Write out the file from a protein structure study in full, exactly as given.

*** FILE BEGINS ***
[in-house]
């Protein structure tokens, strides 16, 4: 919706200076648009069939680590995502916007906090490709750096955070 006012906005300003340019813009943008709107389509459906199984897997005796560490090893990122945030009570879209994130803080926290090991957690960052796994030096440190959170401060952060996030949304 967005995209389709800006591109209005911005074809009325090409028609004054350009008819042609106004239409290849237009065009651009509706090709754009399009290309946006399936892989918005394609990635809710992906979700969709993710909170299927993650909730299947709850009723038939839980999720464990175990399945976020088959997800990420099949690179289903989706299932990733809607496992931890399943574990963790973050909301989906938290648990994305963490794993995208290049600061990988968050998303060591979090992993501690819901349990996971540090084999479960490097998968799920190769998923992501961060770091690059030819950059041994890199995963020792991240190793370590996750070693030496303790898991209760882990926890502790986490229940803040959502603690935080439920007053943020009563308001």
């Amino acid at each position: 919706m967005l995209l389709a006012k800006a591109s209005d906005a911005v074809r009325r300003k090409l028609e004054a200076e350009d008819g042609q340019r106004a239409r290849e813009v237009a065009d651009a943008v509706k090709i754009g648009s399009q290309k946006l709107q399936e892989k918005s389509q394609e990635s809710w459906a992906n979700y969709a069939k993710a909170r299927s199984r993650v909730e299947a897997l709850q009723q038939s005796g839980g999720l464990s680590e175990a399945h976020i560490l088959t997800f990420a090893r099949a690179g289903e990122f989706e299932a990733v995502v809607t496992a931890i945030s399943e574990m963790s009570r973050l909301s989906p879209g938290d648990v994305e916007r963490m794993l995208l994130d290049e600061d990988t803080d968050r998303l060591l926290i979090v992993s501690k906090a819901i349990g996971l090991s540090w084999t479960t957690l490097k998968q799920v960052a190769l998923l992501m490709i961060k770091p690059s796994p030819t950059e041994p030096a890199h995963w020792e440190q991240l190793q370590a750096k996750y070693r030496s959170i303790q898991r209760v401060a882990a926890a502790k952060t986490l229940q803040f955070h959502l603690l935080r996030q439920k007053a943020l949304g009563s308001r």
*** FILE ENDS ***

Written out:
[in-house]
């Protein structure tokens, strides 16, 4: 919706200076648009069939680590995502916007906090490709750096955070 006012906005300003340019813009943008709107389509459906199984897997005796560490090893990122945030009570879209994130803080926290090991957690960052796994030096440190959170401060952060996030949304 967005995209389709800006591109209005911005074809009325090409028609004054350009008819042609106004239409290849237009065009651009509706090709754009399009290309946006399936892989918005394609990635809710992906979700969709993710909170299927993650909730299947709850009723038939839980999720464990175990399945976020088959997800990420099949690179289903989706299932990733809607496992931890399943574990963790973050909301989906938290648990994305963490794993995208290049600061990988968050998303060591979090992993501690819901349990996971540090084999479960490097998968799920190769998923992501961060770091690059030819950059041994890199995963020792991240190793370590996750070693030496303790898991209760882990926890502790986490229940803040959502603690935080439920007053943020009563308001």
């Amino acid at each position: 919706m967005l995209l389709a006012k800006a591109s209005d906005a911005v074809r009325r300003k090409l028609e004054a200076e350009d008819g042609q340019r106004a239409r290849e813009v237009a065009d651009a943008v509706k090709i754009g648009s399009q290309k946006l709107q399936e892989k918005s389509q394609e990635s809710w459906a992906n979700y969709a069939k993710a909170r299927s199984r993650v909730e299947a897997l709850q009723q038939s005796g839980g999720l464990s680590e175990a399945h976020i560490l088959t997800f990420a090893r099949a690179g289903e990122f989706e299932a990733v995502v809607t496992a931890i945030s399943e574990m963790s009570r973050l909301s989906p879209g938290d648990v994305e916007r963490m794993l995208l994130d290049e600061d990988t803080d968050r998303l060591l926290i979090v992993s501690k906090a819901i349990g996971l090991s540090w084999t479960t957690l490097k998968q799920v960052a190769l998923l992501m490709i961060k770091p690059s796994p030819t950059e041994p030096a890199h995963w020792e440190q991240l190793q370590a750096k996750y070693r030496s959170i303790q898991r209760v401060a882990a926890a502790k952060t986490l229940q803040f955070h959502l603690l935080r996030q439920k007053a943020l949304g009563s308001r």